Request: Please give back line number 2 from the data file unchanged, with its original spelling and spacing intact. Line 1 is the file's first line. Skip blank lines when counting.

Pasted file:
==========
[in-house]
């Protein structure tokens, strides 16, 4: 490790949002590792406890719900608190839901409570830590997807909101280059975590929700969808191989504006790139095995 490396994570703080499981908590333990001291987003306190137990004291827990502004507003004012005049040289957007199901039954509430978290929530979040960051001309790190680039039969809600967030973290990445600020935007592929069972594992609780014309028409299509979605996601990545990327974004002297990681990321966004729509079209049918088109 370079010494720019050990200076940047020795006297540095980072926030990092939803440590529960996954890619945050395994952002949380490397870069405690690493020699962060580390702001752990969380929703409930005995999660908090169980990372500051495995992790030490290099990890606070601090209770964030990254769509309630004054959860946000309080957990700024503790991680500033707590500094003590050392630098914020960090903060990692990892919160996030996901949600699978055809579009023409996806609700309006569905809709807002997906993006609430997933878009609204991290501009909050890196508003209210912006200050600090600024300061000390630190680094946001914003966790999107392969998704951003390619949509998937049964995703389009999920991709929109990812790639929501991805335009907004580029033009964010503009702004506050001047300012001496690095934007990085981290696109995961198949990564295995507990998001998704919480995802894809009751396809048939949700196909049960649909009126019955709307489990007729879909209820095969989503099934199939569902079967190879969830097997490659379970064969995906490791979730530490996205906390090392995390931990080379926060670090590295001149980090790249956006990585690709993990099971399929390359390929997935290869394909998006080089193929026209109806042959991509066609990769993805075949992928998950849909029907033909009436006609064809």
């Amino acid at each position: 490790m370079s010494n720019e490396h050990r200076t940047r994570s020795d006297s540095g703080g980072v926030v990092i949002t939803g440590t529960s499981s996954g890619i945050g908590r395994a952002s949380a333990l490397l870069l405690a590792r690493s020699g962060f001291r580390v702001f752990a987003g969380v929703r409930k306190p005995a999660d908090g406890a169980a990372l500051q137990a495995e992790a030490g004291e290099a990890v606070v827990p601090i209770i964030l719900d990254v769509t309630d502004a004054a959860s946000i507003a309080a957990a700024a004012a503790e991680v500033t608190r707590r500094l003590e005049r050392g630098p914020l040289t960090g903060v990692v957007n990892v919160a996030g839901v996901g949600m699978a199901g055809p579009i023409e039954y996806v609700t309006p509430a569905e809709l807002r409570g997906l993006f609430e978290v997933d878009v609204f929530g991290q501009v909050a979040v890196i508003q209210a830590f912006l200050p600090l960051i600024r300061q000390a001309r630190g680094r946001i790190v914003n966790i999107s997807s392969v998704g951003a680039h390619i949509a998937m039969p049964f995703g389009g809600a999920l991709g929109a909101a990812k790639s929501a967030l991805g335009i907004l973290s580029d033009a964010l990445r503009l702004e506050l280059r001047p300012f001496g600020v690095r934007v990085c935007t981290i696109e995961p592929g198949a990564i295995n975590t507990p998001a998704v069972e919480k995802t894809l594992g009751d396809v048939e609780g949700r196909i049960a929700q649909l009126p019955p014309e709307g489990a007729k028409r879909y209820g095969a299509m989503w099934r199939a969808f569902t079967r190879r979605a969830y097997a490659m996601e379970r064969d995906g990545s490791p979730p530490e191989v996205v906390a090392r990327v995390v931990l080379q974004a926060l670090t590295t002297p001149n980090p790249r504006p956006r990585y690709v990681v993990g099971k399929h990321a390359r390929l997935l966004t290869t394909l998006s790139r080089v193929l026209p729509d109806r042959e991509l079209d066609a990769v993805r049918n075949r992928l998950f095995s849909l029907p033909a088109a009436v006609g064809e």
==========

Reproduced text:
């Protein structure tokens, strides 16, 4: 490790949002590792406890719900608190839901409570830590997807909101280059975590929700969808191989504006790139095995 490396994570703080499981908590333990001291987003306190137990004291827990502004507003004012005049040289957007199901039954509430978290929530979040960051001309790190680039039969809600967030973290990445600020935007592929069972594992609780014309028409299509979605996601990545990327974004002297990681990321966004729509079209049918088109 370079010494720019050990200076940047020795006297540095980072926030990092939803440590529960996954890619945050395994952002949380490397870069405690690493020699962060580390702001752990969380929703409930005995999660908090169980990372500051495995992790030490290099990890606070601090209770964030990254769509309630004054959860946000309080957990700024503790991680500033707590500094003590050392630098914020960090903060990692990892919160996030996901949600699978055809579009023409996806609700309006569905809709807002997906993006609430997933878009609204991290501009909050890196508003209210912006200050600090600024300061000390630190680094946001914003966790999107392969998704951003390619949509998937049964995703389009999920991709929109990812790639929501991805335009907004580029033009964010503009702004506050001047300012001496690095934007990085981290696109995961198949990564295995507990998001998704919480995802894809009751396809048939949700196909049960649909009126019955709307489990007729879909209820095969989503099934199939569902079967190879969830097997490659379970064969995906490791979730530490996205906390090392995390931990080379926060670090590295001149980090790249956006990585690709993990099971399929390359390929997935290869394909998006080089193929026209109806042959991509066609990769993805075949992928998950849909029907033909009436006609064809």